The future of Freemasonry remains to be seen. Efforts have been made in recent years to curb the decline in membership. Some Grand Lodges such as the Grand Lodge of Ohio have opted to simplify and reduce requirements of new candidates requiring only that candidates be able to read their obligation and show proficiency in giving the signs for each degree. Grand Master One Day Classes have also been widely utilized. Allowing one to receive all three Blue Lodge degrees in a single day without any requirement of memorization. Grand Lodges have also eased up on the restrictions involving advertising. Lodges are encouraged in some jurisdictions to advertise in their local papers. Some Grand Lodges even provide the templates for the lodge to use. The web has also become a useful tool for Masons. Websites, blogs, and online newsletters allow Masons an easy way to remain connected to their Lodges and the fraternity as a whole.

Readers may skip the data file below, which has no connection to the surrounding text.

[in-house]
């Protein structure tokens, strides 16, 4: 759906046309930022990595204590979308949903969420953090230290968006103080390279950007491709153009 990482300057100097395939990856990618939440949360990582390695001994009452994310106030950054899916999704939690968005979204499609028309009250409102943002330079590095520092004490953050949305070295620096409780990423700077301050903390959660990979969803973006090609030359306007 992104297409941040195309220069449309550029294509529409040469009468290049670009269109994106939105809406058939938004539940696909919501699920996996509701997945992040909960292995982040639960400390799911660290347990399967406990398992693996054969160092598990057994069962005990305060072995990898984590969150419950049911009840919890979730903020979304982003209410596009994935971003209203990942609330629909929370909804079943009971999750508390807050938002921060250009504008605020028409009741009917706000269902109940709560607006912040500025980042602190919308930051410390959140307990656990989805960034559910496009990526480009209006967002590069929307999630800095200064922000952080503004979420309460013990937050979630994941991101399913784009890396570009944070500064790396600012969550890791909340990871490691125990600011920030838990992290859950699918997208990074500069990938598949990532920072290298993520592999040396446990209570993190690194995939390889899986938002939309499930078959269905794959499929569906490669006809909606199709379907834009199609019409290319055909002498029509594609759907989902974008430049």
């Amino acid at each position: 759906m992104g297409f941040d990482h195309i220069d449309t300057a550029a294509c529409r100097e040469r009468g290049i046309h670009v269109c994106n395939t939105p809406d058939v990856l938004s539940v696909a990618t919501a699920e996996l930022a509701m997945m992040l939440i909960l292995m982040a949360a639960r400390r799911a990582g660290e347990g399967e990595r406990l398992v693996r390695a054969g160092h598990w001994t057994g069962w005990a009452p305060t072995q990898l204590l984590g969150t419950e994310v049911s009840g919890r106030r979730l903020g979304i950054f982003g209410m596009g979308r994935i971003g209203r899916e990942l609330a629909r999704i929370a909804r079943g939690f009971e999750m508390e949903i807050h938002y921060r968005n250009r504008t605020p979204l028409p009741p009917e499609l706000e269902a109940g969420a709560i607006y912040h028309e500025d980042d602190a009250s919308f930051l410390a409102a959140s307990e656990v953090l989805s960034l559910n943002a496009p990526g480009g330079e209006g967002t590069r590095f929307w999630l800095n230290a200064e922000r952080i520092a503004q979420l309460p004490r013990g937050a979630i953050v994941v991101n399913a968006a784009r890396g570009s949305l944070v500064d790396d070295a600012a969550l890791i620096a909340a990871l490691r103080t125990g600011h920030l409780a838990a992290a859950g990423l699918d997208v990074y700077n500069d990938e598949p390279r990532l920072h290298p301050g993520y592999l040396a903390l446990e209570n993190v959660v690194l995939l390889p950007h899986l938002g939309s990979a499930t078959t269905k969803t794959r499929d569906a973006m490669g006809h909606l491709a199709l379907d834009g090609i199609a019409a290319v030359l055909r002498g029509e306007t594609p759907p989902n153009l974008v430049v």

REFERENCES

1. Pietre-Stones Review of Freemasonry, “The Regius Poem” http://www.freemasons-freemasonry.com/regius.html
2. Margaret C. JacobLiving the Enlightenment”
3. Robert Hieronimus “America’s Secret Destiny: Spiritual Vision and the Founding of a Nation”
4. Robert Mackey “Revised Encyclopedia of Freemasonry ”
5. W. Bro. David Barrett “The Morgan Affair” http://www.freemasons-freemasonry.com/freemasonry_morgan_affair.html
6. Wor. James J. Theriault, curator of King Hiram’s Museum and lodge historian. http://www.kinghiramslodge.org/morgan.html
7. Grand Lodge of British Columbia and Yukon A.F. & A. M.http://freemasonry.bcy.ca/anti-masonry/anti-masonry06.html#universal
8. Reprinted from an article by Edmond Frank in l’Illustration, May 1. 1897- No. 2827: Paris, France.
9. Leo, Pope, XIII, The Masonic Sect
10.
Art DeHoyos, S. Brent Morris, “Freemasonry in Context”
11. ByRobert D. PutnamThe Strange Disappearance of Civic America